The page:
Brand ambassadors have become a big thing in marketing. Companies have invested heavily in creating brand ambassadors who will go forth and spread the word about how great a particular product is or the benefits of one brand over another. Brand ambassadors are not new. In many ways, these people are simply consumers who have good things to say about a product or company. In one fashion or another, such people have been around since marketing began. But who makes a good brand ambassador? More specifically, who makes a good brand ambassador for university presses?
Bud Light has their Whatever, USA, campaign running again this summer. People are encouraged to submit videos, pictures, etc., indicating why they or their town should become Bud Light’s official playground of the summer. There are big marketing dollars being lavished on this campaign, but there’s also absolutely nothing being spent on all the incredible “word-of-mouth” marketing that these people are doing for Bud Light for free. Through social media accounts, in particular, Bud Light’s brand ambassadors are spreading the good word on Bud Light, while also, presumably, drinking a significant amount of beer. These people don’t even realize they are brand ambassadors and yet they are marketing with gusto for a brand they have decided they love.
What does this have to do with university presses? Not much in the specifics. University presses, even the biggest, don’t have a marketing budget that can reach the dizzying heights of Bud Light’s Whatever, USA campaign. But we do have the potential to develop brand ambassadors who will spread our word with gusto, even if it isn’t beer-fueled. The brand ambassadors that Bud Light has tapped into (I know, sorry) are different to those that UPs might cultivate, but they are built on the same premise: they like the product. In the case of Bud Light, they like the beer; in the case of UPs, they like the books.
While this may sound crazy, UPs have a slight advantage over Bud Light when it comes to developing brand ambassadors. Bud Light relies on its drinkers, its end-consumers, to spread the word. There are not many craft or home brewers who would happily tell people how great Bud Light is. UPs, on the other hand, have both the supplier—authors—and the consumer—readers—as potential brand ambassadors.
An author chooses a particular UP over another publisher because he or she likes the brand or the books that the UP has published in the past. Each and every author published by a UP has the potential to be an immediate and natural brand ambassador. Assuming a positive experience with that UP, these authors will spread the word that the publishing experience was good and that they are pleased with the end product. Authors will tell other authors; they will tell readers, family, friends; they will, if they are semi-competent self-promoters, tell anyone they possibly can that publishing a book with UP X was a great experience. Authors should be a marketing team’s greatest asset because of their affinity to the brand; we don’t even have to manipulate them.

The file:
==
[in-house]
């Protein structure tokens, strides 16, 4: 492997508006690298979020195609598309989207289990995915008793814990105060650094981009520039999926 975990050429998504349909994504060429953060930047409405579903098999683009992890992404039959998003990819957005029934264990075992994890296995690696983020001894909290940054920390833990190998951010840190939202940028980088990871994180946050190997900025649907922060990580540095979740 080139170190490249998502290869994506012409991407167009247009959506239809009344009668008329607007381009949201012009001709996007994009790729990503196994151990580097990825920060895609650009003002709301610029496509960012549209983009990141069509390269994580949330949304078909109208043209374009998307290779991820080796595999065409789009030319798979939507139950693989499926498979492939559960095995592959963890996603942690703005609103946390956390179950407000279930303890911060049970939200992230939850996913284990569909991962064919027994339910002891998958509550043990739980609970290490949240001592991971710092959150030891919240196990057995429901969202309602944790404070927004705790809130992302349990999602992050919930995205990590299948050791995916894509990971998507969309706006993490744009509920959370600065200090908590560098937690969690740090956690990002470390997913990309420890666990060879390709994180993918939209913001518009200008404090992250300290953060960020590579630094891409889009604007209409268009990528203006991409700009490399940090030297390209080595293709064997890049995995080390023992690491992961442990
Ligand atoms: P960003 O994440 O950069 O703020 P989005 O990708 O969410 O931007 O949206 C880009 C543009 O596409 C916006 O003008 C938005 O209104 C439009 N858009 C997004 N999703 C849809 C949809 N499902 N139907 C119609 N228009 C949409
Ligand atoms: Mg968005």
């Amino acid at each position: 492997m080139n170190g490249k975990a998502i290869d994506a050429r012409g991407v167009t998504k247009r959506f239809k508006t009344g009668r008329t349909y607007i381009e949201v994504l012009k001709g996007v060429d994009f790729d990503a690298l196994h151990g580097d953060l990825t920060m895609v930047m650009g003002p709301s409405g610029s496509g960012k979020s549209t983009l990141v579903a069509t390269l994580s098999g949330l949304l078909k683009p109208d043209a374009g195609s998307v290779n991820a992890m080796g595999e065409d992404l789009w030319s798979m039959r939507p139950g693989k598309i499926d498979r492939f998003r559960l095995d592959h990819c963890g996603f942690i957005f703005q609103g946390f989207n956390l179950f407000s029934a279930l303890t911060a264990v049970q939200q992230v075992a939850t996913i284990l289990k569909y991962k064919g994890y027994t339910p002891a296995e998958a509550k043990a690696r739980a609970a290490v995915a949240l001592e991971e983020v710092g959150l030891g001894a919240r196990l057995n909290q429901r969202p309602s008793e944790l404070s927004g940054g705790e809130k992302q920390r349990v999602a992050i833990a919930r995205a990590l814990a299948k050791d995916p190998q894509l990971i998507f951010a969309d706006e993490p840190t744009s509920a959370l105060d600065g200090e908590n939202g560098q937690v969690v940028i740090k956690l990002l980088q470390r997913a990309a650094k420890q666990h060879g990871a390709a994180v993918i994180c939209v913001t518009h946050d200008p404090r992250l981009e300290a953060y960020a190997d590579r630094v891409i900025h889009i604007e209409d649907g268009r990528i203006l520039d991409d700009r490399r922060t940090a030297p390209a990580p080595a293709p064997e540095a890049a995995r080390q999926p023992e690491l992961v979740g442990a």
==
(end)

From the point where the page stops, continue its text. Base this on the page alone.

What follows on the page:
Readers (end consumers) are a slightly tougher hop to brew. In theory, these people should make the best brand ambassadors because they are buying our books. The problem, as anyone in publishing knows, is that most readers are not publisher-loyal, and, therefore, they do not make obvious and instant brand ambassadors. At the same time, readers have numerous channels through which they can speak their minds. As a group, readers have the potential to be brand-ambassador-extraordinaires.
New book about prairie dogs from the University of Nebraska Press @UnivNebPress @MartynBeeny @prairiepublic http://t.co/074stQMOmP—
Jon Lauck (@jlauck1941) May 26, 2015
As a marketer, I’m not even worried if readers mention the brand. I realize that’s close to sacrilege, but think about it. If readers are sharing positive things about a particular book, do you really care that they’re not writing/saying how wonderful the overall brand is?
I’ll take brand ambassadors who push individual books over the publisher every time. The brand will benefit through association and there will be residual brand development because these ambassadors will likely mention the publisher even if it’s just in passing.
We’re not likely to use the Bud Light model, but we can learn lessons from big companies like Anheuser-Busch in that the individual “spokesman” (reader/author in our case) is valuable and should be cultivated. We won’t be buying large-scale, national television, print, and online advertising campaigns but we don’t need to. There is already an effective system in place. Social media offers us platforms for conversations and provides outlets for our brand ambassadors to spread the word. Social media isn’t the only tool available to university presses, though. Reviewers, media, conferences, scholarly organizations, book festivals, Goodreads, Amazon, and so on all provide ways in which our authors and readers can be, and are, brand ambassadors.
Each of these tools is a point of contact with our brand ambassadors in which we can direct the narrative just as Bud Light does through its national advertising campaigns. We must leverage these resources while also looking to develop new methods for guiding the message that brand ambassadors spread about our books.
In the meantime, let’s put the message in the hands of those people best placed to speak highly of our books. Let’s give them the story we wish them to tell by producing the best possible books and providing the best service regardless of whether they are authors or readers. If we do that well, we may find that our brand ambassadors tell people how great we are on even more occasions and in ways that others can see and share. And we won’t even have to buy them a beer to do it!
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